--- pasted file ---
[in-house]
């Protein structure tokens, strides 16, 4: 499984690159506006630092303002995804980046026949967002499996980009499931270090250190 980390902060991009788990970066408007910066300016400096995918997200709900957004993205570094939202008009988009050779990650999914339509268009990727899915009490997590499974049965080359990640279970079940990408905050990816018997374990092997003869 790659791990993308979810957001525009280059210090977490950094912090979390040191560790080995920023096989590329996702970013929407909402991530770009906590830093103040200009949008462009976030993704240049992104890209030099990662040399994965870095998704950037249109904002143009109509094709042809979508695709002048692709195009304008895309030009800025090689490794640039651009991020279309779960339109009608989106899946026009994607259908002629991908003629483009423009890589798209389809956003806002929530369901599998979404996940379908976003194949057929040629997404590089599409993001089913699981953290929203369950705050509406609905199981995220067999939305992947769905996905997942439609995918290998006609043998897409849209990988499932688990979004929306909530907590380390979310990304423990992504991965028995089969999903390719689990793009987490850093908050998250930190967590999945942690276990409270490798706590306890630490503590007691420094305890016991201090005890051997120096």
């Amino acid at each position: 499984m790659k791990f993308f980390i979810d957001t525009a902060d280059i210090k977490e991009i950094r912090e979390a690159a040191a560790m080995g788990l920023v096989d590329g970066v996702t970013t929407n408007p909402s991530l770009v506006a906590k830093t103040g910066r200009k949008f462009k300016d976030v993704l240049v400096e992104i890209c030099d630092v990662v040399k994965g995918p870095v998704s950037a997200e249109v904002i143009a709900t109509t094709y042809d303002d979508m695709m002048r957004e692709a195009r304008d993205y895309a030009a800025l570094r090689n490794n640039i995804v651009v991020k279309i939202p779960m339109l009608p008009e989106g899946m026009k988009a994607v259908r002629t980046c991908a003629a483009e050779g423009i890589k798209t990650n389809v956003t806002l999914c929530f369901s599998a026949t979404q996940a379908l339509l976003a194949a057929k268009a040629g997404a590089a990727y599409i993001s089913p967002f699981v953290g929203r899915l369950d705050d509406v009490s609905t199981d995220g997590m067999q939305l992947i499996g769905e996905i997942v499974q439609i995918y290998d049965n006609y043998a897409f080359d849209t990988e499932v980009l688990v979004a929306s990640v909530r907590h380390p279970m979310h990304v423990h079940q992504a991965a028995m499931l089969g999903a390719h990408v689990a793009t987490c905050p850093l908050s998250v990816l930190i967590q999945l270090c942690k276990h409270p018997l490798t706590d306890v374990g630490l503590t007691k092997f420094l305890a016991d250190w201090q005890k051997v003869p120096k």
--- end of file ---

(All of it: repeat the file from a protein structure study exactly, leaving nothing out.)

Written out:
[in-house]
């Protein structure tokens, strides 16, 4: 499984690159506006630092303002995804980046026949967002499996980009499931270090250190 980390902060991009788990970066408007910066300016400096995918997200709900957004993205570094939202008009988009050779990650999914339509268009990727899915009490997590499974049965080359990640279970079940990408905050990816018997374990092997003869 790659791990993308979810957001525009280059210090977490950094912090979390040191560790080995920023096989590329996702970013929407909402991530770009906590830093103040200009949008462009976030993704240049992104890209030099990662040399994965870095998704950037249109904002143009109509094709042809979508695709002048692709195009304008895309030009800025090689490794640039651009991020279309779960339109009608989106899946026009994607259908002629991908003629483009423009890589798209389809956003806002929530369901599998979404996940379908976003194949057929040629997404590089599409993001089913699981953290929203369950705050509406609905199981995220067999939305992947769905996905997942439609995918290998006609043998897409849209990988499932688990979004929306909530907590380390979310990304423990992504991965028995089969999903390719689990793009987490850093908050998250930190967590999945942690276990409270490798706590306890630490503590007691420094305890016991201090005890051997120096």
């Amino acid at each position: 499984m790659k791990f993308f980390i979810d957001t525009a902060d280059i210090k977490e991009i950094r912090e979390a690159a040191a560790m080995g788990l920023v096989d590329g970066v996702t970013t929407n408007p909402s991530l770009v506006a906590k830093t103040g910066r200009k949008f462009k300016d976030v993704l240049v400096e992104i890209c030099d630092v990662v040399k994965g995918p870095v998704s950037a997200e249109v904002i143009a709900t109509t094709y042809d303002d979508m695709m002048r957004e692709a195009r304008d993205y895309a030009a800025l570094r090689n490794n640039i995804v651009v991020k279309i939202p779960m339109l009608p008009e989106g899946m026009k988009a994607v259908r002629t980046c991908a003629a483009e050779g423009i890589k798209t990650n389809v956003t806002l999914c929530f369901s599998a026949t979404q996940a379908l339509l976003a194949a057929k268009a040629g997404a590089a990727y599409i993001s089913p967002f699981v953290g929203r899915l369950d705050d509406v009490s609905t199981d995220g997590m067999q939305l992947i499996g769905e996905i997942v499974q439609i995918y290998d049965n006609y043998a897409f080359d849209t990988e499932v980009l688990v979004a929306s990640v909530r907590h380390p279970m979310h990304v423990h079940q992504a991965a028995m499931l089969g999903a390719h990408v689990a793009t987490c905050p850093l908050s998250v990816l930190i967590q999945l270090c942690k276990h409270p018997l490798t706590d306890v374990g630490l503590t007691k092997f420094l305890a016991d250190w201090q005890k051997v003869p120096k």